It’s Food Allergy Awareness Week. I know, I know. Another awareness week. What are you supposed to be donating to now, you might ask. But now that I’ve spent a year as an active member of the food allergy community myself, I can guarantee you that families with food allergies don’t care about your money. It really is about awareness, and what we want is your empathy.
Food allergies are a unique health condition in that it takes the entire village to keep the child safe. But as if the gauntlet of physical reactions, doctors’ visits, reading labels, cooking from scratch and the overall anxiety of knowing that something as generally harmless as food could harm or kill your child isn’t enough, there’s more. Almost every family with food allergies that I know also has to contend with a community – extended family, schools, peers – that at best doesn’t understand the daily precautions needed to keep the allergic child safe and at worst, is downright resentful or disbelieving of the child’s condition.
This is the part about being an allergy mom that has surprised me the most. So this week, to promote food allergy awareness, I’m not going to bombard you with statistics. I’m just going to share some insights into being an allergy parent that I hope will inspire empathy in those of you reading this who are not parents of children with allergies. I’ve shared some of my own thoughts and I also asked the members of my Self-Care for Allergy Moms Facebook group to weigh in.
For me, being a food allergy mom is:
…Leaving the store empty handed and in tears the first time you go grocery shopping after your child’s diagnosis because you realize that despite your training as a dietitian, you have no idea how to keep your child safe.
…Driving your child all the way across town and paying extra for a daycare facility that you trust to keep her safe, even though there are closer and cheaper options.
…Questioning yourself daily as to whether you should scrap your career ambitions and stay home with her to ensure that she’s safe (and feeling crazy guilt each time you decide against it).
…Keeping your phone on hand every moment you’re away from your child because you never know when her caregivers will call to tell you that she’s having a reaction.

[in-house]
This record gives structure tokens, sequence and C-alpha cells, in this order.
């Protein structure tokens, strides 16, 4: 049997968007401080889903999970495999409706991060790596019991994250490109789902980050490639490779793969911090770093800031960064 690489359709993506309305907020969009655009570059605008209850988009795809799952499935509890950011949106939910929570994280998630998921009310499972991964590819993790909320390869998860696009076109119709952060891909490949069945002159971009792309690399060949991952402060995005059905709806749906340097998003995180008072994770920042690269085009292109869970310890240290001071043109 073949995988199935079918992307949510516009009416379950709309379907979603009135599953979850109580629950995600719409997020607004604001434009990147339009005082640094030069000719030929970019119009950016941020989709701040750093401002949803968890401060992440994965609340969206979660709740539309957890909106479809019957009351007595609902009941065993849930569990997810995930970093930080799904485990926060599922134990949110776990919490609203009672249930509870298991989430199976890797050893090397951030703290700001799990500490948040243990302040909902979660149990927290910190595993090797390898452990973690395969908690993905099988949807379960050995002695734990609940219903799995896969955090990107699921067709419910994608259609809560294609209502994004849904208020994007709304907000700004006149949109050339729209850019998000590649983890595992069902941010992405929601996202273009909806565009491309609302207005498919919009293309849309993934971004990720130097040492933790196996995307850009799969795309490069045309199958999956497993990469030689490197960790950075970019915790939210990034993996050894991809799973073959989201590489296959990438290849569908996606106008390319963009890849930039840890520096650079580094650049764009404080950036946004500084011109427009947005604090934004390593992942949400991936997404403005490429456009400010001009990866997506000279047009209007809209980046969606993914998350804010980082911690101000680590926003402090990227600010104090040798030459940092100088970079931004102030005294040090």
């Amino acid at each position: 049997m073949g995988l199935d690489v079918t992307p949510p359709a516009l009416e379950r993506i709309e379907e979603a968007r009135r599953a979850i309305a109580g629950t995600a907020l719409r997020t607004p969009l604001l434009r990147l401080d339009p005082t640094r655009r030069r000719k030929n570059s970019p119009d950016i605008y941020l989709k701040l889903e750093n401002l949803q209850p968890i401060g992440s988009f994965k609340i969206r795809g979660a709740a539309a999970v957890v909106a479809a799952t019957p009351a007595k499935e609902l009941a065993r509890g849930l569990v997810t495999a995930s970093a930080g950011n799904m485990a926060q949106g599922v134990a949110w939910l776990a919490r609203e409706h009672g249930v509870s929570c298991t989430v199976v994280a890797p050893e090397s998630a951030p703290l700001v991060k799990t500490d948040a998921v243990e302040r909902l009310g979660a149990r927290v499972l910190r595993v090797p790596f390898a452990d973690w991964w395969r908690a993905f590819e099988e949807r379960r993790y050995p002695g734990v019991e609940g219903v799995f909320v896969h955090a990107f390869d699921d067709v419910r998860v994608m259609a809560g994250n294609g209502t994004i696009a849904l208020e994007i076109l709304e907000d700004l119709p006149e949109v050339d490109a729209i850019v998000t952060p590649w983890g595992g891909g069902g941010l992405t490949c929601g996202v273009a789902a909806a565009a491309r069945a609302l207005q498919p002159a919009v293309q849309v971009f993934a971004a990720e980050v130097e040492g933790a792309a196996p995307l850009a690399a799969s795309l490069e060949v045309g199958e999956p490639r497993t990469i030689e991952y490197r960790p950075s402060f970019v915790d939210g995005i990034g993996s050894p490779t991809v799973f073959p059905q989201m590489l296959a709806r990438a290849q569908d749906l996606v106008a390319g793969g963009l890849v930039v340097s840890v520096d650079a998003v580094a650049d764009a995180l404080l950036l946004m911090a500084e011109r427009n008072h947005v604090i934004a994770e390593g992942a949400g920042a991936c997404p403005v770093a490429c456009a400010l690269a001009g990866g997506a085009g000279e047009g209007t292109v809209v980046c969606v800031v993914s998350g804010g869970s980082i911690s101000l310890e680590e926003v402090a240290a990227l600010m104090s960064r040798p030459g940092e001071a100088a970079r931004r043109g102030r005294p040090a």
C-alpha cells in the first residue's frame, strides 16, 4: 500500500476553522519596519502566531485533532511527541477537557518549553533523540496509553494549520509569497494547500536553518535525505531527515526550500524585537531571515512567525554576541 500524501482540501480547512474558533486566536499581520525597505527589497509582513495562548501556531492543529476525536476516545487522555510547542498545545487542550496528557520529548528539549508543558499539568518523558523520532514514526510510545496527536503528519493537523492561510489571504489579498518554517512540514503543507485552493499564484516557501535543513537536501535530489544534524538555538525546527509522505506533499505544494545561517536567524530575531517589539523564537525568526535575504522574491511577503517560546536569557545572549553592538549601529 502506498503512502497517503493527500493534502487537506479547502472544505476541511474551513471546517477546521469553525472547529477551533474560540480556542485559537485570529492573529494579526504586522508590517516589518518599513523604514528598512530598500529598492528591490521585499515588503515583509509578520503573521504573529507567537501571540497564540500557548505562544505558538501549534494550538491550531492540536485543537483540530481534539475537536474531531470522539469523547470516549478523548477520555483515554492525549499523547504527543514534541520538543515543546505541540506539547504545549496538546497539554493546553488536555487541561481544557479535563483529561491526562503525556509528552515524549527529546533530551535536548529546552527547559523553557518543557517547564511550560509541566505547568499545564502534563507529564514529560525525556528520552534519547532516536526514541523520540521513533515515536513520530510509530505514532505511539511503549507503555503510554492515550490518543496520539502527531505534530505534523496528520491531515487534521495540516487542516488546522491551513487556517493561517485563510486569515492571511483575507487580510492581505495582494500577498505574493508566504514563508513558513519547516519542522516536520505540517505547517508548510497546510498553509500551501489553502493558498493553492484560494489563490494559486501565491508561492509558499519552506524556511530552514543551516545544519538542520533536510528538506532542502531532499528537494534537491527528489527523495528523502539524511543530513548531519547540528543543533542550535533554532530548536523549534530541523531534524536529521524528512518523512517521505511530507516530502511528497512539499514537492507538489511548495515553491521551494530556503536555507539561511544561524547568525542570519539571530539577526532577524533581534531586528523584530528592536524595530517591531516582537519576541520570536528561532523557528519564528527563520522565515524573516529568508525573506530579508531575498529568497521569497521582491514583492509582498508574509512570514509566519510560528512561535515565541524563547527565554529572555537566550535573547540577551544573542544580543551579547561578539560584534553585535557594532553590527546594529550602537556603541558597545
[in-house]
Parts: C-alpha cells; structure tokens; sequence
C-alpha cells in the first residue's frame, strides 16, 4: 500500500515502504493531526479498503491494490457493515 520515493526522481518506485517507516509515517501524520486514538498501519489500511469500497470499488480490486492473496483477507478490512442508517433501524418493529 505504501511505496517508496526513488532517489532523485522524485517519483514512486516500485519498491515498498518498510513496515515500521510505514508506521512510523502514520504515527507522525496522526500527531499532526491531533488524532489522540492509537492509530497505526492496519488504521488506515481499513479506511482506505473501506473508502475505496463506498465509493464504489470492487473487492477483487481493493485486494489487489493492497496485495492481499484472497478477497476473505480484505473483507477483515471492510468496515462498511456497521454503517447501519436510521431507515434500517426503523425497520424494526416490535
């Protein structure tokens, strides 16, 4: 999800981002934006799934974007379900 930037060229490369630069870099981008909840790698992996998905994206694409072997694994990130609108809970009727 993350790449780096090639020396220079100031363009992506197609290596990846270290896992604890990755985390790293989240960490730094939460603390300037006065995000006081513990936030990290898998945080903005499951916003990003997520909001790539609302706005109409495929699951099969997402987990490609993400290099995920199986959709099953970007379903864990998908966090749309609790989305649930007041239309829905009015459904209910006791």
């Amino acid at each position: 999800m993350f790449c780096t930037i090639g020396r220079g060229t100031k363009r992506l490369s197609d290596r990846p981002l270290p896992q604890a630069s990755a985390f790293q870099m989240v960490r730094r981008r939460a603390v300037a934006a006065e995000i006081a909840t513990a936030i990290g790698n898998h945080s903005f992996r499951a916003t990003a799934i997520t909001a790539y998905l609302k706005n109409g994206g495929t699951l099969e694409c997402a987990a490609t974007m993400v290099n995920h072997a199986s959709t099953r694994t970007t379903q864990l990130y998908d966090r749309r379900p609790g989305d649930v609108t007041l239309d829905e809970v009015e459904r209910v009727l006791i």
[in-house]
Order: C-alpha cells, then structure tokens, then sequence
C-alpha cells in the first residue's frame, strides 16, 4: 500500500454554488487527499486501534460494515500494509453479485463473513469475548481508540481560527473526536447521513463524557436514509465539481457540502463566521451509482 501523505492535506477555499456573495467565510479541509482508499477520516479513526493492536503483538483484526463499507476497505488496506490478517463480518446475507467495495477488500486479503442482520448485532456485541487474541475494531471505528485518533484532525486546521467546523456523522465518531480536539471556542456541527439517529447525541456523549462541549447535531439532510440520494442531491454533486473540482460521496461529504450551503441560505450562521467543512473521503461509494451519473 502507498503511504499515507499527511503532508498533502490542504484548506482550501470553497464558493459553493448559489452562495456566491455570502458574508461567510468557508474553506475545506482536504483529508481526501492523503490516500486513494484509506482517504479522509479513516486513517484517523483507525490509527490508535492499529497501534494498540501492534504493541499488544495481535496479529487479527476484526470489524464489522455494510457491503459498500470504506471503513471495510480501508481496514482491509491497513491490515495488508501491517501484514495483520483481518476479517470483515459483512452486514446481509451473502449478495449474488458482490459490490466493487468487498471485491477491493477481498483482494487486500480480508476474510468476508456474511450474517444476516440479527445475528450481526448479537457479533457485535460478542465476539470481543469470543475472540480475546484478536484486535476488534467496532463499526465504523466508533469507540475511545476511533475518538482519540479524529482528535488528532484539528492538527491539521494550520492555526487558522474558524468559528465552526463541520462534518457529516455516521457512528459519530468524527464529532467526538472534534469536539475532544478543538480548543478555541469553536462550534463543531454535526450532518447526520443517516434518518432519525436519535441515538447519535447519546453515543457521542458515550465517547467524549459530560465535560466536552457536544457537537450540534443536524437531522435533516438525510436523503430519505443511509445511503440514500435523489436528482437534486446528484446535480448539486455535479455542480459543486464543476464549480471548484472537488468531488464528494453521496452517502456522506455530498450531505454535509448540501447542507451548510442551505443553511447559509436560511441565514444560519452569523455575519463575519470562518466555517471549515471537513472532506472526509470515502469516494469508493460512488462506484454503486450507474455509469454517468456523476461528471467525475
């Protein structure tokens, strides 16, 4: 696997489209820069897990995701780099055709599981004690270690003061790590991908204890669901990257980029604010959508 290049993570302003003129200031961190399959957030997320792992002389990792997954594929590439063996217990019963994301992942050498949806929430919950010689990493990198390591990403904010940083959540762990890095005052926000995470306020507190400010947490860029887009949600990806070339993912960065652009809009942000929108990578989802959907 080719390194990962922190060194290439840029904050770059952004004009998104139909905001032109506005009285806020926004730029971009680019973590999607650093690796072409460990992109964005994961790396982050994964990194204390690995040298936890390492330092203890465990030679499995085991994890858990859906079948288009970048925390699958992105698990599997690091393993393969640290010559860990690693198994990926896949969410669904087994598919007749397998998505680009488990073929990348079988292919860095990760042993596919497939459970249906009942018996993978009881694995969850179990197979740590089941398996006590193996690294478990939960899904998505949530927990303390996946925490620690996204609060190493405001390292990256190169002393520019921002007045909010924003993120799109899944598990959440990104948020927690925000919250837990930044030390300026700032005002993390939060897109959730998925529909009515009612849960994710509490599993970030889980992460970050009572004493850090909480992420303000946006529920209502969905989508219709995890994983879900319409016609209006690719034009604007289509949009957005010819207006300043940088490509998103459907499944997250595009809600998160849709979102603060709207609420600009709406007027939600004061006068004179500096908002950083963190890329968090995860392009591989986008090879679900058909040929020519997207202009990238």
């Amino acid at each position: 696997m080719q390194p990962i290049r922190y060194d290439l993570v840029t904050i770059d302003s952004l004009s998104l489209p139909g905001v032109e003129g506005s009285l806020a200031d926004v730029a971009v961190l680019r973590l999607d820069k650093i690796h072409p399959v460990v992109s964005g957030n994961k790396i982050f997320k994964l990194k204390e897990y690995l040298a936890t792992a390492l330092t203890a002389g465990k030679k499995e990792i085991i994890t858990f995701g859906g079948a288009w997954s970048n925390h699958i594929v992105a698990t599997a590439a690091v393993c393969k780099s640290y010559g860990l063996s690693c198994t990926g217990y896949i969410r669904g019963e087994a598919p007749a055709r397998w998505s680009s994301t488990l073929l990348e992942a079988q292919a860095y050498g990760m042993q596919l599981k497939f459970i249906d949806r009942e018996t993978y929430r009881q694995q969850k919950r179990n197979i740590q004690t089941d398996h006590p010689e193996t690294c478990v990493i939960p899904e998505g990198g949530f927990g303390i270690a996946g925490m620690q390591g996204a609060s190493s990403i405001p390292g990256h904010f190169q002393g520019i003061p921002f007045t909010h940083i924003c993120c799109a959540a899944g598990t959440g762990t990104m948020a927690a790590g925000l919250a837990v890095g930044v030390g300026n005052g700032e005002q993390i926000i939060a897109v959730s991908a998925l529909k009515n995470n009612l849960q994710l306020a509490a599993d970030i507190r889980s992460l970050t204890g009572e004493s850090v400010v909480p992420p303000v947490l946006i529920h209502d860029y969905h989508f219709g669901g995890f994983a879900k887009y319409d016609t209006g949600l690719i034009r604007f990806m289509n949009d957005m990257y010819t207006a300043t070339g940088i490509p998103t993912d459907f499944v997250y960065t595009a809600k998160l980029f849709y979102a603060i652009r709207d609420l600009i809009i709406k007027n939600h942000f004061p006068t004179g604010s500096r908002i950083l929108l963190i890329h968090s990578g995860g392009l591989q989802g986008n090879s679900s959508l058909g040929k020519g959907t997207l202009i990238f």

…Volunteering to make the cookies for your child’s class to decorate during the already crazy holiday season.
…Wondering if you should find a new church because even though you feel at home there, they offer foods containing your child’s allergen and you worry about someone touching your child with contaminated hands or innocently offering her a treat she can’t have.
…Watching your toddler have a meltdown when she sees everyone else enjoying a treat and doesn’t understand why she can’t have one, too.
I have so many more, but I also want to give a voice to the moms in my Facebook group, who shared that being a food allergy mom is:
…Experiencing intense anxiety every time you try a new food because you are praying it won’t be another unexpected anaphylactic reaction. ~Rebecca
…Having shoes on and bags packed when trying new foods because the last time you called 911 you weren’t prepared to rush out. ~Rebecca
…Losing sleep over what to do for school for my son. And he’s only 2! ~Kate
…Saying “look at me!” and “show me your mouth” about 100 times when trying a new food. ~Kate
…Only being able to rely on family that is trustworthy and understands (if you have that, and have it nearby) or a competent adult nanny/sitter (read: more expensive than a teenager) to watch your child. ~Sarah
…Having to make the call if you can leave your child alone at birthday parties or play dates even when they are plenty old enough based on how well you know the adults in charge (do they understand the allergies? Are they willing and able to recognize and handle an emergency?) ~Sarah
…Monitoring or preparing special items for school field trips, class parties, anything at school that involves food. ~Sarah
…If you allow allergens in the home for other family members to consume, the anxiety of diligently monitoring spills, cross contamination, etc. ~Sarah